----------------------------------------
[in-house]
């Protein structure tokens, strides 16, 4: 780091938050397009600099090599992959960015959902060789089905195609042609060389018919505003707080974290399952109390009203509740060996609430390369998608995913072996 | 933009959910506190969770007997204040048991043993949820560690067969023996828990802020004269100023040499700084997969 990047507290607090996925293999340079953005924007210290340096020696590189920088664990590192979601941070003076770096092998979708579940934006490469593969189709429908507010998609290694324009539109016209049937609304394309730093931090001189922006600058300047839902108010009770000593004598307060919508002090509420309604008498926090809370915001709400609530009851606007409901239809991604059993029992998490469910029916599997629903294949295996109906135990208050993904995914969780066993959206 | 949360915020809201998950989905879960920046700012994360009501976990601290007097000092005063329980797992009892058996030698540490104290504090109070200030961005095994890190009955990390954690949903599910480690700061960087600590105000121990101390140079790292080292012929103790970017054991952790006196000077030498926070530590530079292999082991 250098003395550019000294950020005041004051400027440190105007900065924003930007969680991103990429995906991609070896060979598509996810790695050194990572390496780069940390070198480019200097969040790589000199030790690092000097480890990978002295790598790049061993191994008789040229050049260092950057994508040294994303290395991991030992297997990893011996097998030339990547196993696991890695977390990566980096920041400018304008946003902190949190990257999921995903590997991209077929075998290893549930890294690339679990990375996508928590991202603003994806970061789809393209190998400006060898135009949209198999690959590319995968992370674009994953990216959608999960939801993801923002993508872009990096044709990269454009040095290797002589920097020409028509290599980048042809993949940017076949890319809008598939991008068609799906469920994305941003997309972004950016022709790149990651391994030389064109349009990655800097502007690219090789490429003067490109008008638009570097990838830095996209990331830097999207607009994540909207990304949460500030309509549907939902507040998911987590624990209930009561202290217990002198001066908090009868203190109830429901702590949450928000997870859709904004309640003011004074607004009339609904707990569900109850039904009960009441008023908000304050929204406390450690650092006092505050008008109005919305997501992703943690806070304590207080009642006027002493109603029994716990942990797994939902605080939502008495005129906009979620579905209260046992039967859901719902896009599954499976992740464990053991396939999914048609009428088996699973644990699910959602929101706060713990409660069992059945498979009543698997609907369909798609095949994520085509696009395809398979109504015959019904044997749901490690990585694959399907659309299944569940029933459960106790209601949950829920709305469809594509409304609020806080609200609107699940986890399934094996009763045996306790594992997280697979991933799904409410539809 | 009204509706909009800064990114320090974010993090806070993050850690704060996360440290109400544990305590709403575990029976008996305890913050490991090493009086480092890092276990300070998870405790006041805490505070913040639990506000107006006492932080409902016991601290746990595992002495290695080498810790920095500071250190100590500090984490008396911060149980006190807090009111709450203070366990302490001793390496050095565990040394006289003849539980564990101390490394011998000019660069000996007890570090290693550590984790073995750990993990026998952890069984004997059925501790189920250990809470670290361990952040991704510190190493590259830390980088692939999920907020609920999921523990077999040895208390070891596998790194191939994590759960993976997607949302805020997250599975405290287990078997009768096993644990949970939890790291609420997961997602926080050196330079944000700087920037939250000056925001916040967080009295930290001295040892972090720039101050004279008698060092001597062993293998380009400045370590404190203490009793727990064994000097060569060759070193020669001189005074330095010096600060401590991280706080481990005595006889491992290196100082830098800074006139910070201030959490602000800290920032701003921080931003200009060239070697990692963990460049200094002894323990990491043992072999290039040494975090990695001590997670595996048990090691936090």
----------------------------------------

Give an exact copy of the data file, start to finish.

[in-house]
């Protein structure tokens, strides 16, 4: 780091938050397009600099090599992959960015959902060789089905195609042609060389018919505003707080974290399952109390009203509740060996609430390369998608995913072996 | 933009959910506190969770007997204040048991043993949820560690067969023996828990802020004269100023040499700084997969 990047507290607090996925293999340079953005924007210290340096020696590189920088664990590192979601941070003076770096092998979708579940934006490469593969189709429908507010998609290694324009539109016209049937609304394309730093931090001189922006600058300047839902108010009770000593004598307060919508002090509420309604008498926090809370915001709400609530009851606007409901239809991604059993029992998490469910029916599997629903294949295996109906135990208050993904995914969780066993959206 | 949360915020809201998950989905879960920046700012994360009501976990601290007097000092005063329980797992009892058996030698540490104290504090109070200030961005095994890190009955990390954690949903599910480690700061960087600590105000121990101390140079790292080292012929103790970017054991952790006196000077030498926070530590530079292999082991 250098003395550019000294950020005041004051400027440190105007900065924003930007969680991103990429995906991609070896060979598509996810790695050194990572390496780069940390070198480019200097969040790589000199030790690092000097480890990978002295790598790049061993191994008789040229050049260092950057994508040294994303290395991991030992297997990893011996097998030339990547196993696991890695977390990566980096920041400018304008946003902190949190990257999921995903590997991209077929075998290893549930890294690339679990990375996508928590991202603003994806970061789809393209190998400006060898135009949209198999690959590319995968992370674009994953990216959608999960939801993801923002993508872009990096044709990269454009040095290797002589920097020409028509290599980048042809993949940017076949890319809008598939991008068609799906469920994305941003997309972004950016022709790149990651391994030389064109349009990655800097502007690219090789490429003067490109008008638009570097990838830095996209990331830097999207607009994540909207990304949460500030309509549907939902507040998911987590624990209930009561202290217990002198001066908090009868203190109830429901702590949450928000997870859709904004309640003011004074607004009339609904707990569900109850039904009960009441008023908000304050929204406390450690650092006092505050008008109005919305997501992703943690806070304590207080009642006027002493109603029994716990942990797994939902605080939502008495005129906009979620579905209260046992039967859901719902896009599954499976992740464990053991396939999914048609009428088996699973644990699910959602929101706060713990409660069992059945498979009543698997609907369909798609095949994520085509696009395809398979109504015959019904044997749901490690990585694959399907659309299944569940029933459960106790209601949950829920709305469809594509409304609020806080609200609107699940986890399934094996009763045996306790594992997280697979991933799904409410539809 | 009204509706909009800064990114320090974010993090806070993050850690704060996360440290109400544990305590709403575990029976008996305890913050490991090493009086480092890092276990300070998870405790006041805490505070913040639990506000107006006492932080409902016991601290746990595992002495290695080498810790920095500071250190100590500090984490008396911060149980006190807090009111709450203070366990302490001793390496050095565990040394006289003849539980564990101390490394011998000019660069000996007890570090290693550590984790073995750990993990026998952890069984004997059925501790189920250990809470670290361990952040991704510190190493590259830390980088692939999920907020609920999921523990077999040895208390070891596998790194191939994590759960993976997607949302805020997250599975405290287990078997009768096993644990949970939890790291609420997961997602926080050196330079944000700087920037939250000056925001916040967080009295930290001295040892972090720039101050004279008698060092001597062993293998380009400045370590404190203490009793727990064994000097060569060759070193020669001189005074330095010096600060401590991280706080481990005595006889491992290196100082830098800074006139910070201030959490602000800290920032701003921080931003200009060239070697990692963990460049200094002894323990990491043992072999290039040494975090990695001590997670595996048990090691936090």